But come her way, and she'll
A ride on the handle bar.
"Shorty-Dot," so staid and
Wishes she could be quite tall :
She can't put her height to
For we like her just the same.
If you would be our life-long
(And you have what it takes,)
Just share with us the samples
Of the cakes your father
Here is a keen collector:
Of prints or rarest china?
Alas! you're wrong! for Thel-
That doggie pins are finer.
So different from the foxes
We've ever read about:
But should we call you "Reddy
We really are in doubt.
Charlie wants to be a dancer,
Ask Dot, she surely knows:
But what we've often won-
Who steps most on whose
Though human bipeds
Aren't his game,
We urge caution
Just the same.
"Better to wear out than rust
Says Louisa of her tongue:
And upon the quiet classroom
Many questions she has flung.
Four nights a week he travels
From Carver to our dear old
Tell us — is Carl the reason
That happy twinkle's in your
His "bow-tie" inspiration
Has been such a sensation
That his next creation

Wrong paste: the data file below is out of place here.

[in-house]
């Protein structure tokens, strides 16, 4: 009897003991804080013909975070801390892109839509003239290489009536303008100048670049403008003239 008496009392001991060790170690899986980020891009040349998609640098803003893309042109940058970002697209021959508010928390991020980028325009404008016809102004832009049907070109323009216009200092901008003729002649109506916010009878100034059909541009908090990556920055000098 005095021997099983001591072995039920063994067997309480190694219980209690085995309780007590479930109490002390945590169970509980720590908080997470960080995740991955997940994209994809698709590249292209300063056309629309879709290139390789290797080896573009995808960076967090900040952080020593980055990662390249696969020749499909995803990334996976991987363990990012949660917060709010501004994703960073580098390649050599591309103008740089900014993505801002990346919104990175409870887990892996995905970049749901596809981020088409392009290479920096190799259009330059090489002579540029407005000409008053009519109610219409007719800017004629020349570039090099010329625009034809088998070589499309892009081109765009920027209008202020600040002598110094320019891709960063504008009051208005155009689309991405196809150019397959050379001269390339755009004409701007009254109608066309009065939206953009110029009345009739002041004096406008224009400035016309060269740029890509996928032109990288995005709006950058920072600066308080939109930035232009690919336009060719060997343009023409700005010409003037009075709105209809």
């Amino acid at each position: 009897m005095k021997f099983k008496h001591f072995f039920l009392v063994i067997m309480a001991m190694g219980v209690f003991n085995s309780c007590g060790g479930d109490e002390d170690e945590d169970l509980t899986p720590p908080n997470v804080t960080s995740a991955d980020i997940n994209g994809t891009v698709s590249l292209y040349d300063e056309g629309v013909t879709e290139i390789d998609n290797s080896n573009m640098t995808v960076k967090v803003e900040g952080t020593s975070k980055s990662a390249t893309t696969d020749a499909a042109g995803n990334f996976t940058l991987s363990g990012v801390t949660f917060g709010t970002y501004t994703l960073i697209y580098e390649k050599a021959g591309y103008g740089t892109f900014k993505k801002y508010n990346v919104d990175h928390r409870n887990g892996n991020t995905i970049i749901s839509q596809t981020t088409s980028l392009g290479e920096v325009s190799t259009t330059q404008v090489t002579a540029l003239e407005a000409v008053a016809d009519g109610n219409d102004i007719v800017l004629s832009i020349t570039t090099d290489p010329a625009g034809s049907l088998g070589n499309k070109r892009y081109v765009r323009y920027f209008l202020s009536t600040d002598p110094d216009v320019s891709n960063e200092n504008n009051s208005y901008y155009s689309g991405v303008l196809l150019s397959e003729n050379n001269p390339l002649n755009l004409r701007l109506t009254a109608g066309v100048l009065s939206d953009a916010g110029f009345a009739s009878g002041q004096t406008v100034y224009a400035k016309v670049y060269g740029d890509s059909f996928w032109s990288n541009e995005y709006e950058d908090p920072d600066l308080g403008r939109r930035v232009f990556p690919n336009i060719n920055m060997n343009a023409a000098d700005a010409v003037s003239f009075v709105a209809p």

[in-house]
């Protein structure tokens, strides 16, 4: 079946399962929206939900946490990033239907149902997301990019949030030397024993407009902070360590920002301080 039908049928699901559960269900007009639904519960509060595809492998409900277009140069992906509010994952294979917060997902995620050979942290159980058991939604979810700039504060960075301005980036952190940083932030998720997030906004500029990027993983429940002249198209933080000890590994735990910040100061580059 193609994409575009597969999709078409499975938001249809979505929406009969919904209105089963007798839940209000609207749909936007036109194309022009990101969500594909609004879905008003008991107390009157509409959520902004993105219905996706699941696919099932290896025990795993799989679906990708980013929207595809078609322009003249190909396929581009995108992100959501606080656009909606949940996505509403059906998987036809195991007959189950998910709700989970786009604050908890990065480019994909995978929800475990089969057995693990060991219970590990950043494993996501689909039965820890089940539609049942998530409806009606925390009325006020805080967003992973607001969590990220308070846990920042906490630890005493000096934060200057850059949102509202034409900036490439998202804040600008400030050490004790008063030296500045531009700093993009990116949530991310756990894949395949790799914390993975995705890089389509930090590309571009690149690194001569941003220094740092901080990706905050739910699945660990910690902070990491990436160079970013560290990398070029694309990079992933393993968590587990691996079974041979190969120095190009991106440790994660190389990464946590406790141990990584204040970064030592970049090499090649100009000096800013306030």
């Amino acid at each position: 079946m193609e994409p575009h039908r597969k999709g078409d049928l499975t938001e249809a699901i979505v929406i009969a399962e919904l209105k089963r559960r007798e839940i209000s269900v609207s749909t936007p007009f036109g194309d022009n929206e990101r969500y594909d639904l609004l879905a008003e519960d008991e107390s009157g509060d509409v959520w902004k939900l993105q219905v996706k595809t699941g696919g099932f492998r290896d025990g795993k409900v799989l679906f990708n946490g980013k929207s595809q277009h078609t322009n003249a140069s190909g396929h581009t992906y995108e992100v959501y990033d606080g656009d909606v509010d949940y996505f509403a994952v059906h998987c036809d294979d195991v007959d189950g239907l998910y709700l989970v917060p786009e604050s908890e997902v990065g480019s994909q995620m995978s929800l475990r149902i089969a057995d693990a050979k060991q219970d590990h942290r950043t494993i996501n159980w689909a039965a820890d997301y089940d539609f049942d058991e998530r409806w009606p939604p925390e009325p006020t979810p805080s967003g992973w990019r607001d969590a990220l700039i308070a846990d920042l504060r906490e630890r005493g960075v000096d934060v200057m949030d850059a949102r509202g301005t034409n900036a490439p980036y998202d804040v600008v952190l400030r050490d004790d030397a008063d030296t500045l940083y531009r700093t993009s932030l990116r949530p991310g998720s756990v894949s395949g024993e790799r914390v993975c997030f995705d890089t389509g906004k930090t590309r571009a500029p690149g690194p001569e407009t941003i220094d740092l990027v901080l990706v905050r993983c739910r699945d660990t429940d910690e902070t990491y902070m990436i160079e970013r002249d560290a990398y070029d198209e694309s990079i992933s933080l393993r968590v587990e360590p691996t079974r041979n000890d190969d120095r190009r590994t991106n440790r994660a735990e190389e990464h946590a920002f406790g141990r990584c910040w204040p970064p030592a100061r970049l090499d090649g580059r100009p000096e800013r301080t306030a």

May well sweep the nation.
Thelma is a dancer
As everybody knows —
And when it comes to solo
She's right up on her toes!
Alma is an optomist
Who knows each day will
Plenty of fun for the working
Yo! ho! wake up and sing!
When we first knew him, he
rode a bike,
For he had to come so far,
But now the boy's gone up in
And he drives a snappy car.
Our Mary's not contrary
We have cause to know,
A classmate more agreeable
It would be hard to grow.
Lawrence is a bashful boy;
If he should raise his head
To meet a maiden's lifted eyes,
He'd turn a fiery red.
She can beat teachers
On one score at least:
If questions were courses,
She'd have a feast.
This boy owns a little red
No, it's not full of addresses —
ft contains time-tested excuses
Which have served him well,
O Captain! Our Captain!
Those hockey scores well prove
That for top rank in our
For no one you need move.
When our hockey team
Unconquered was last fall,
Who kept the balls from out